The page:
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Berlin Conference (1884–1885) By Srebrnik, Henry

DOI: 10.4324/9781135000356-REM1536-1
Published: 02/05/2017
Retrieved: 19 February 2019, from


The Berlin Conference of 1884–1885 ushered in what became known as the ‘New Imperialism’. While the first waves of European expansion had focused on the Americas and Asia, the third one concentrated on Africa, largely ignored since the conclusion of the Atlantic slave trade. In 1876 King Leopold II (1835–1909) of Belgium hired Henry Morton Stanley (1841–1904) to explore and colonize the Congo River basin of equatorial Africa. Belgian claims to the Congo led to a ‘scramble for Africa’ amongst France, Germany, Great Britain and Portugal, represented at the Conference. They sought to regulate colonial competition by defining ‘effective occupation’ as the criterion for recognition of territorial claims—colonies were recognized if actually possessed. The Berlin Conference remapped Africa without considering cultural or linguistic borders, dividing the continent into some 50 different colonies. Only Ethiopia and Liberia remained independent. The New Imperialism gave rise to new social views of colonialism, including the idea of ‘civilizing’ Africans, as described in Rudyard Kipling’s poem ‘The White Man’s Burden’ (1899), while critiqued by others such as Joseph Conrad in Heart of Darkness (1899). European powers tried to associate colonial rule with the goals of justice and morality, resulting in the rule over tropical lands gaining widespread acceptance.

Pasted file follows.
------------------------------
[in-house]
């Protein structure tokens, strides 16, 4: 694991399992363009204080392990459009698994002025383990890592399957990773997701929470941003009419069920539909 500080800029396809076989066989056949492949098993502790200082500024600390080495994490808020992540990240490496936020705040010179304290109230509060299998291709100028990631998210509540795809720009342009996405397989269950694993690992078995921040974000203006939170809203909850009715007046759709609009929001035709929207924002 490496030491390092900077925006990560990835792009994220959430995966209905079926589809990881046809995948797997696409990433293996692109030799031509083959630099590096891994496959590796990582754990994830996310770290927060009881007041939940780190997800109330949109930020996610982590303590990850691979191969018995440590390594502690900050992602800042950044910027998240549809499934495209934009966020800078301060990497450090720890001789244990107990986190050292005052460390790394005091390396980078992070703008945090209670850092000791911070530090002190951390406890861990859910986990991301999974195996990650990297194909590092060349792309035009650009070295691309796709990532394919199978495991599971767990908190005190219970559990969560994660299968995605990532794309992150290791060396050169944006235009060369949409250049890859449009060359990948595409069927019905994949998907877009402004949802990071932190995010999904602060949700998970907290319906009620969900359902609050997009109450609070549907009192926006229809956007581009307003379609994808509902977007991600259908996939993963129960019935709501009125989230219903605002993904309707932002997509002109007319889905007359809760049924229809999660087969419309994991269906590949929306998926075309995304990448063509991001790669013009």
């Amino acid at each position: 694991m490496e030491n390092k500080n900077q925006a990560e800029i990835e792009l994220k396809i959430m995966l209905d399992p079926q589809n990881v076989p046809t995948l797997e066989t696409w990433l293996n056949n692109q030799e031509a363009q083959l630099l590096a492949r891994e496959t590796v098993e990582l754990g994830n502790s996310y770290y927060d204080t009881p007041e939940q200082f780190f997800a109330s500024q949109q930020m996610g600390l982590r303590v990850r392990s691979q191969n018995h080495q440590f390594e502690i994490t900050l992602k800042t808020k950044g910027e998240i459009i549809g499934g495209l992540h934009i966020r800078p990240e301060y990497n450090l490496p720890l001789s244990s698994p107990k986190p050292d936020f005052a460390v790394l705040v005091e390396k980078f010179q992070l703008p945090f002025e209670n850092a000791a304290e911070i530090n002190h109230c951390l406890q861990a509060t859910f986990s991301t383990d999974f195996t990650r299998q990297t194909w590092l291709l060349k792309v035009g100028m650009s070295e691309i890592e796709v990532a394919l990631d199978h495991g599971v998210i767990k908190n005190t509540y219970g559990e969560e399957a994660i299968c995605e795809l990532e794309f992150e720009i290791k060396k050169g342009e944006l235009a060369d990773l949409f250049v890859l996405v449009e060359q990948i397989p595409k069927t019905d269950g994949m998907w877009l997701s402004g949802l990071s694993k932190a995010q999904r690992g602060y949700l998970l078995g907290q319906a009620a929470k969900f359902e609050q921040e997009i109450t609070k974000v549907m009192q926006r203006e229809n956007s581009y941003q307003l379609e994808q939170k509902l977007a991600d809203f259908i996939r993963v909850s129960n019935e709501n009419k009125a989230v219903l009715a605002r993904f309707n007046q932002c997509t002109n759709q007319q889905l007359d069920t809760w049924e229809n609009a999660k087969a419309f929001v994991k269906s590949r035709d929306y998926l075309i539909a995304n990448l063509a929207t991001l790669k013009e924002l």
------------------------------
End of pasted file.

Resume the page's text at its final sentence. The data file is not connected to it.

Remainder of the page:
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Srebrnik, Henry. "Berlin Conference (1884–1885)." The Routledge Encyclopedia of Modernism. : Taylor and Francis, 2016. Date Accessed 19 Feb. 2019 doi:10.4324/9781135000356-REM1536-1

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